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Guillermo del Toro Don't Be Afraid of the Dark Interview

Guillermo del Toro Believes "Very, Very Strongly" in Don't Be Afraid of the Dark

Guillermo del Toro is the force behind this weekend's Don't Be Afraid of the Dark, and he recently spoke about his involvement with the Katie Holmes and Guy Pearce film during a NYC press day. Troy Nixey directed the scary movie, with del Toro operating behind the scenes as a producer and "presenter." Del Toro discussed what his duties included and how he stuck to his original vision for the picture. He also revealed his favorite movies, admiration for the young actress Bailee Madison, and how he thinks perpetuating the weak-females-in-horror-movies cliche is immoral.

  • On their film having an R rating despite little sex or profanity: "We shot the movie carefully — no profanity, no sex — and it’s not graphic at all. There’s not a single moment when you see anything gory, but when we asked the MPA, 'What would it need to change?' they said, 'The whole movie. It’s too intense . . . it’s intensity with a child.' And frankly, at that point, they said something really nice! They said, 'Why ruin a perfectly good R-rated movie?' Which I thought was very nice coming from them. So we wore it as a badge of honor."
  • On working with Bailee: "I think the term 'child actor' is a mistake. They're either actors, or they're not; whatever they are, at any age. If a kid is a real actor, he’s a thrill."
  • On attaching his name to a movie, despite not directing it: "I only presented three movies, one in Spain and The Orphanage internationally, and this is the third time. I only do it when — (a) I am introducing a filmmaker to the world, but (b) I endorse and say I believe in this movie very, very strongly. For whatever reason, it’s a more risky proposition in one way, but it’s one that I believe needs to continue to support first-time filmmakers. . . . I only do it when I fully believe I was involved in the product in a way that is meaningful."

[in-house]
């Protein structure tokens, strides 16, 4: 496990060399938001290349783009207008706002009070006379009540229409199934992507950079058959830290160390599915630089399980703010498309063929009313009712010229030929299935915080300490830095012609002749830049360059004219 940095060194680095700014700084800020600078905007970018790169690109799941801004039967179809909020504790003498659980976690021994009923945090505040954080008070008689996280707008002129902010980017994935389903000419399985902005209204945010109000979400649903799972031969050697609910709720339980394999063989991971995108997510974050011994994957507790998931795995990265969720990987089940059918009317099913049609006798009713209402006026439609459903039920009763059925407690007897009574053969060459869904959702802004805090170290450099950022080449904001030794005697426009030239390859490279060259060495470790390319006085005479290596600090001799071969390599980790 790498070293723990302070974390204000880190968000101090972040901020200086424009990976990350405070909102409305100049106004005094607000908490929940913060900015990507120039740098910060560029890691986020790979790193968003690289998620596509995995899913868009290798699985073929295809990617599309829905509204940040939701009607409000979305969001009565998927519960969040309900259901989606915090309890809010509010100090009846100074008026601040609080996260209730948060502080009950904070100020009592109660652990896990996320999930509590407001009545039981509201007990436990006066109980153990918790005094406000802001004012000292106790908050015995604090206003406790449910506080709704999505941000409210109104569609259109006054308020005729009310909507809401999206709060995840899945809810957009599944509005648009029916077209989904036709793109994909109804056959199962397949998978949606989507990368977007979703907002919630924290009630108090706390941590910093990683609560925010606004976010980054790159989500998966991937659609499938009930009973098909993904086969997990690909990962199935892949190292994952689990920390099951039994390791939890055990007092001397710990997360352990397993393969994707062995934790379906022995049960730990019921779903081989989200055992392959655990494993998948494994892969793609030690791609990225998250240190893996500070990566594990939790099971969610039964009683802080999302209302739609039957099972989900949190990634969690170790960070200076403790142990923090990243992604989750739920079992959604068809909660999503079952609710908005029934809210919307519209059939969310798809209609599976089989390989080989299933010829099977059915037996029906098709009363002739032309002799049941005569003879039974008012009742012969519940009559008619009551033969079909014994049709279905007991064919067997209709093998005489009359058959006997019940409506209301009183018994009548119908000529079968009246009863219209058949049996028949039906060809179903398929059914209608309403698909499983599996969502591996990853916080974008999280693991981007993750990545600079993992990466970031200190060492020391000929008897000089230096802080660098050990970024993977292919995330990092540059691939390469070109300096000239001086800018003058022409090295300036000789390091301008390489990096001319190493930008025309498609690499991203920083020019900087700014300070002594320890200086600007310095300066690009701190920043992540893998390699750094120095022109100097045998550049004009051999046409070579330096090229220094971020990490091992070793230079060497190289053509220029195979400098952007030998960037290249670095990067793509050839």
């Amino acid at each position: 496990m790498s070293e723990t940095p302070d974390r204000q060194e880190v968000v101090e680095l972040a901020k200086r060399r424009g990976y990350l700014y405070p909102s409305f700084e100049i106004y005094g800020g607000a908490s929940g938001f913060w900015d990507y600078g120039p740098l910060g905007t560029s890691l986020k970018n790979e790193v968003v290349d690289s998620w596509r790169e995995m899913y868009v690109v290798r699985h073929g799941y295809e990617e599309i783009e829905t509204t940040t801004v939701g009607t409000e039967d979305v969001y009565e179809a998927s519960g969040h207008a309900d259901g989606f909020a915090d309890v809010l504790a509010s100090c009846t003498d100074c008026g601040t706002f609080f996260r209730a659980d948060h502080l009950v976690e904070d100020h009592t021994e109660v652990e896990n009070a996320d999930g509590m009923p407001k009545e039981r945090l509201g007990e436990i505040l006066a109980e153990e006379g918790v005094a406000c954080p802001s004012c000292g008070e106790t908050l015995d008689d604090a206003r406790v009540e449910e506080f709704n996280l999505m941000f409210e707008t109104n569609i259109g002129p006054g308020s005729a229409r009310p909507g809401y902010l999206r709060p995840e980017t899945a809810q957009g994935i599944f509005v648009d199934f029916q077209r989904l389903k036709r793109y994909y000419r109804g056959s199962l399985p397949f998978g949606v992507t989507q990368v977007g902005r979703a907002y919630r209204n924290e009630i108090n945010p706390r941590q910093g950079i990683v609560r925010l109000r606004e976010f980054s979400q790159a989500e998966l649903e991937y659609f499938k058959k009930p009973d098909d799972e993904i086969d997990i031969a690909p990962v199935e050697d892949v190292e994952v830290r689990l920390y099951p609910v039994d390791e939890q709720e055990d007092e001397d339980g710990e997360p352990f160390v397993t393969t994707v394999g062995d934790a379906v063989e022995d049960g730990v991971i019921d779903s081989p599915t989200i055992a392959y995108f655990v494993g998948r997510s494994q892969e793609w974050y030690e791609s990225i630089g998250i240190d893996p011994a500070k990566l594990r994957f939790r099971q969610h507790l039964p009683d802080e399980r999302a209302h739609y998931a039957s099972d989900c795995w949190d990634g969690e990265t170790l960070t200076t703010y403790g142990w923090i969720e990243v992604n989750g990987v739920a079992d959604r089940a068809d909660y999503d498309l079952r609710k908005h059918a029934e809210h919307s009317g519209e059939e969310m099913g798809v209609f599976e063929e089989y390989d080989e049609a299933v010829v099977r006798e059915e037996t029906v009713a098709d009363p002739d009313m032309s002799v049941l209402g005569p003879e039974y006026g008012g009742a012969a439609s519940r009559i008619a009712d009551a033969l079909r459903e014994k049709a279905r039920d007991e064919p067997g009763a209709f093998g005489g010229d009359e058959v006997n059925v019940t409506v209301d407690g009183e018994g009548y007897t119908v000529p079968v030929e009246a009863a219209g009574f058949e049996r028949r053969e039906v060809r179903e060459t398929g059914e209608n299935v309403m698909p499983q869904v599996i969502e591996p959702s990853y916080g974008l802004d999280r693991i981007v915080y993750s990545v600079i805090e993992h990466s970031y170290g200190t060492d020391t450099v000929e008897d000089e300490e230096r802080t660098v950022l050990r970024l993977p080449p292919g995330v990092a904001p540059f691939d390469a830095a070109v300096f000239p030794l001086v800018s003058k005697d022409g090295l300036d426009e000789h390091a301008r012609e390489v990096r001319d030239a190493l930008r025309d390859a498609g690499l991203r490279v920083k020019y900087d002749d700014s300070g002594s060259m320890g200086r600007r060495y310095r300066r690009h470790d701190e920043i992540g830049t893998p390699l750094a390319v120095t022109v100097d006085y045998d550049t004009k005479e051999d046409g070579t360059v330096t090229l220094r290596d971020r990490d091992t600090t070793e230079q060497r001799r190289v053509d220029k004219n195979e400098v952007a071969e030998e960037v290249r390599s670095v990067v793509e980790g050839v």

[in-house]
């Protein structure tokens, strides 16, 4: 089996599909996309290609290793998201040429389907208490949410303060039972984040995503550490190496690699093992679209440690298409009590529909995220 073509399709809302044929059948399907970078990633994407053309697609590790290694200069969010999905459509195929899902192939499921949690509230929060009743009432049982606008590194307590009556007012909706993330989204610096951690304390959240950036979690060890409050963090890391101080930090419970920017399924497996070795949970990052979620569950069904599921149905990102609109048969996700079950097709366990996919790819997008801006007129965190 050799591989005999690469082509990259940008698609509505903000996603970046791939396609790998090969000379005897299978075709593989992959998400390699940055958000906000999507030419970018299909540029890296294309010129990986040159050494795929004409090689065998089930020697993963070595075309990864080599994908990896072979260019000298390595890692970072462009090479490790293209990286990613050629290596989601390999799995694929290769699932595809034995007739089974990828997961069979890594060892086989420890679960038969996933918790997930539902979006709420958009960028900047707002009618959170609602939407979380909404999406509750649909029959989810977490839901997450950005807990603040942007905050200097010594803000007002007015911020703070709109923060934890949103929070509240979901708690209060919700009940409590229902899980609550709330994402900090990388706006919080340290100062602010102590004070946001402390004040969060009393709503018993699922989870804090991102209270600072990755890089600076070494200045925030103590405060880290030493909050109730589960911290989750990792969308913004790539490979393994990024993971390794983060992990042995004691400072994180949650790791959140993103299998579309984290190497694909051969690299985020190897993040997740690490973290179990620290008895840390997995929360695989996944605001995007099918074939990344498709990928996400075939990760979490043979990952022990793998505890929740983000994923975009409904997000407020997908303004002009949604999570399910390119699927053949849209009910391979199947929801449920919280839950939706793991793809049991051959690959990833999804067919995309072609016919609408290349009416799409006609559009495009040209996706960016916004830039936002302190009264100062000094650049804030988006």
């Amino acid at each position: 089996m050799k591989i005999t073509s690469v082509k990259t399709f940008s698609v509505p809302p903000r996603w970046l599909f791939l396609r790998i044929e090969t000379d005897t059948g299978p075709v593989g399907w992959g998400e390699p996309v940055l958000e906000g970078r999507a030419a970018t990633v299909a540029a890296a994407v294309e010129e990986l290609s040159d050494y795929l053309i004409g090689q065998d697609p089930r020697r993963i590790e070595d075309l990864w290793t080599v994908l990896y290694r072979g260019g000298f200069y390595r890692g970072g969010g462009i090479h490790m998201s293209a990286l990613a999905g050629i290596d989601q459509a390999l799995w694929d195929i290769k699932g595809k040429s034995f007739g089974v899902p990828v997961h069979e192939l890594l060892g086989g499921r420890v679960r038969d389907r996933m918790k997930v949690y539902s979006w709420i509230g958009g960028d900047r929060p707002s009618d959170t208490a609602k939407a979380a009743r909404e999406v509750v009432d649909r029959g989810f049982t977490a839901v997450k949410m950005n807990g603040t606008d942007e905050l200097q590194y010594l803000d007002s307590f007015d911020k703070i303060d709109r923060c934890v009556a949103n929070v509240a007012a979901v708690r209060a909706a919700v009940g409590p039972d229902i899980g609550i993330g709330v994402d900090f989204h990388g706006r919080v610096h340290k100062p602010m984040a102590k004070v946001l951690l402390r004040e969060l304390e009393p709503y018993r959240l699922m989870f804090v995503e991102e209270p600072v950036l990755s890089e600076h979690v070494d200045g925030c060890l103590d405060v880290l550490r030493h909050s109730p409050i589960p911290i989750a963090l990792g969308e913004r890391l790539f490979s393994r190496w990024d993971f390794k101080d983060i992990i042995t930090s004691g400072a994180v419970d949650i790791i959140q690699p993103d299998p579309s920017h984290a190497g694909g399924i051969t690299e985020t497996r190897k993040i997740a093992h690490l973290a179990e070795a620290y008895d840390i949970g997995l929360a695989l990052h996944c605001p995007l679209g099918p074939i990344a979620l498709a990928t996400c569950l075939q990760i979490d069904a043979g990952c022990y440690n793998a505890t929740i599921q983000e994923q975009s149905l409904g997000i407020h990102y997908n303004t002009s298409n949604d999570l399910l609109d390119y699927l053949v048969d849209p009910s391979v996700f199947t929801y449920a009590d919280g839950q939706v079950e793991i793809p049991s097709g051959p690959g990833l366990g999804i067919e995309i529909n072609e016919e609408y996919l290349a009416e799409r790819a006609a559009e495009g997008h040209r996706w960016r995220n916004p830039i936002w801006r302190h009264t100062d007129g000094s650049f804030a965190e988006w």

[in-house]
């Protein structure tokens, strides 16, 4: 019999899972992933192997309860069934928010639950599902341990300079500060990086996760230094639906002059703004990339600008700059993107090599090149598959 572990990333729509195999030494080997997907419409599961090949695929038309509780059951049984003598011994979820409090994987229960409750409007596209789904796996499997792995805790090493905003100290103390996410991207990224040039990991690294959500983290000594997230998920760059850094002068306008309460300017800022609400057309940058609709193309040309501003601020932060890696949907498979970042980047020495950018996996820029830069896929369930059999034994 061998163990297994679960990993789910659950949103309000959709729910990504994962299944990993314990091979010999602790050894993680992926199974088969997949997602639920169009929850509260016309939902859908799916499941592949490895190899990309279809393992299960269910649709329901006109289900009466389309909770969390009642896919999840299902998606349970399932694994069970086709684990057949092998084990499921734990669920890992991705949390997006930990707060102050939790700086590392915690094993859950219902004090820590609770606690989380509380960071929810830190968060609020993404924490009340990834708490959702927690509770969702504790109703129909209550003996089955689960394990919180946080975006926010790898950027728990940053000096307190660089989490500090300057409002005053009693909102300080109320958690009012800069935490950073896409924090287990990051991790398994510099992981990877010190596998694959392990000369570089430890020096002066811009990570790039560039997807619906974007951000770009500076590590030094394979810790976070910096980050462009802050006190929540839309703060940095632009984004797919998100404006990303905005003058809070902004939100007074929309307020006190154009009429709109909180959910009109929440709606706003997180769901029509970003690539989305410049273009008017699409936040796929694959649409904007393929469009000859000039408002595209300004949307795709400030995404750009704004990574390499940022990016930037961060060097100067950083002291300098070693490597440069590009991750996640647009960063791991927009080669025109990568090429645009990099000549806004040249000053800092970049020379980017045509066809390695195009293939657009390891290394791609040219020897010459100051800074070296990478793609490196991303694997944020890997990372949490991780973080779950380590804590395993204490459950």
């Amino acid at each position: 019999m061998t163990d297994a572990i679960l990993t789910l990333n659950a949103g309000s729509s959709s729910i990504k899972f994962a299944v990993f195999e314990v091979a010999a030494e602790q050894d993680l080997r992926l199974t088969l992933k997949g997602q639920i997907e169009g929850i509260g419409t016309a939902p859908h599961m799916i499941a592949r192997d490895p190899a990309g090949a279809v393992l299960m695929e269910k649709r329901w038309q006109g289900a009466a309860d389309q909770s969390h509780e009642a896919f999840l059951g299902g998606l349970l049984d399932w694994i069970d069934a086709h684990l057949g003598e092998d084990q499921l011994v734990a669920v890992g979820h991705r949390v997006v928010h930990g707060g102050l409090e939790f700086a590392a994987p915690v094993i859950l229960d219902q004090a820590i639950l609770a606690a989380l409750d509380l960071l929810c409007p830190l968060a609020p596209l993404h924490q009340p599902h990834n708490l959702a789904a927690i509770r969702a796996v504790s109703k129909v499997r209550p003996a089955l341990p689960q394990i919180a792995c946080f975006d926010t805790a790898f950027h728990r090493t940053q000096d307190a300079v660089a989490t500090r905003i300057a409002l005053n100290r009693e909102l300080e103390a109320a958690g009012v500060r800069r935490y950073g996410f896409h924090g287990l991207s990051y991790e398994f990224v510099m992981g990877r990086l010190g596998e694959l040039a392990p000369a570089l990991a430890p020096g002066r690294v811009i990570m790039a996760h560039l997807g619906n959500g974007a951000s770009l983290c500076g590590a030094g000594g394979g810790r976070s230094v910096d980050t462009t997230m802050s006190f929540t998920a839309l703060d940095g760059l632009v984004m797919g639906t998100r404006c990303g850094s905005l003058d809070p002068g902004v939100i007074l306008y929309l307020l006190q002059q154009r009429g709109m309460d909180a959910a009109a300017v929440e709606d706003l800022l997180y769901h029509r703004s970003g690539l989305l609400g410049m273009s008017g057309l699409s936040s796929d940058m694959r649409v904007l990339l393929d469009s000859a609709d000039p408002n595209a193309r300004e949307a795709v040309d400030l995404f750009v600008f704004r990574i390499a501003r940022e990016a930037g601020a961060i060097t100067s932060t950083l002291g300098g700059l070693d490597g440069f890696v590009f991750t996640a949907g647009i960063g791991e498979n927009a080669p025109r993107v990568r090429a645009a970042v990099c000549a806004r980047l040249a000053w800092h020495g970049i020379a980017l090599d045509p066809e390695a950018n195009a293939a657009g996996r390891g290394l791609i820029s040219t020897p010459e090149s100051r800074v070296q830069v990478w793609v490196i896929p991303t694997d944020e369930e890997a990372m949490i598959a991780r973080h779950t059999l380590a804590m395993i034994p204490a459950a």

• On his favorite movies: "When DVDs came out I made a solemn promise to my wife that I’m just going to get my 10 favorite movies — which are really 7,000 movies. But instinctively, which may change tomorrow, I’d say Frankenstein, Bride of Frankenstein, Erich von Stroheim’s Greed, Charlie Chaplin’s City Lights, Taxi Driver, Blade Runner, Beauty and the Beast. It’s almost impossible to make this list. I’d say all Chaplin and Hitchcock . . . it’s impossible. It’s a horrible dilemma."

To read what Guillermo said about the movie's 10-year development period, the importance of storytelling, and female protagonists in horror films, just


  • On what happened to his film after a long period of development: "I left [the movie] at a dimension exactly where I thought it was ready, after a couple of drafts. And then 10 years later, they had done every permutation with every director — the creatures became giant bugs that impregnated woman and took them to the caves! I went back and recuperated the draft exactly where I left it, and that’s the movie we shot. . . . We avoided a lot of the cliche that would have happened had it gone [the studio's way]. Certainly the ending is not what you expect from a major movie where every character is going to be running away from a ball of fire or jumping into the pool or something."
  • On his love of a good story: "I think it is primordial. I think I’ve been quoted many, many times over many, many years, talking about storytelling, which I think is a primal function of the higher human being. The thing that scares me the most is that we live in a reality TV world that we raise everything to the most materialistic, brutally, merciless level of materialism that is really, really revolting, because if that’s all we are then I want to get out of the show, frankly."
  • On making movies with female protagonists: "I think that the genre of horror, if you go with the scream queen mentality, you create victims. But some of the greatest female roles go to great actresses in horror. I think of Mia Farrow in Rosemary’s Baby — an incredible, compelling role that any actress should be super happy to do. Or think about Nicole Kidman in The Others and Belen Rueda in The Orphanage. I think the genre can create some of the best, most powerful female roles ever for any actor. In our society, to reinforce the horror films that just create victims, create female characters that are waiting to be rescued, really, really to me [are] almost immoral and all the movies I can be involved in, in any of them, even the most commercial ones, I carefully try to avoid re-creating weak, rescue-able female characters."
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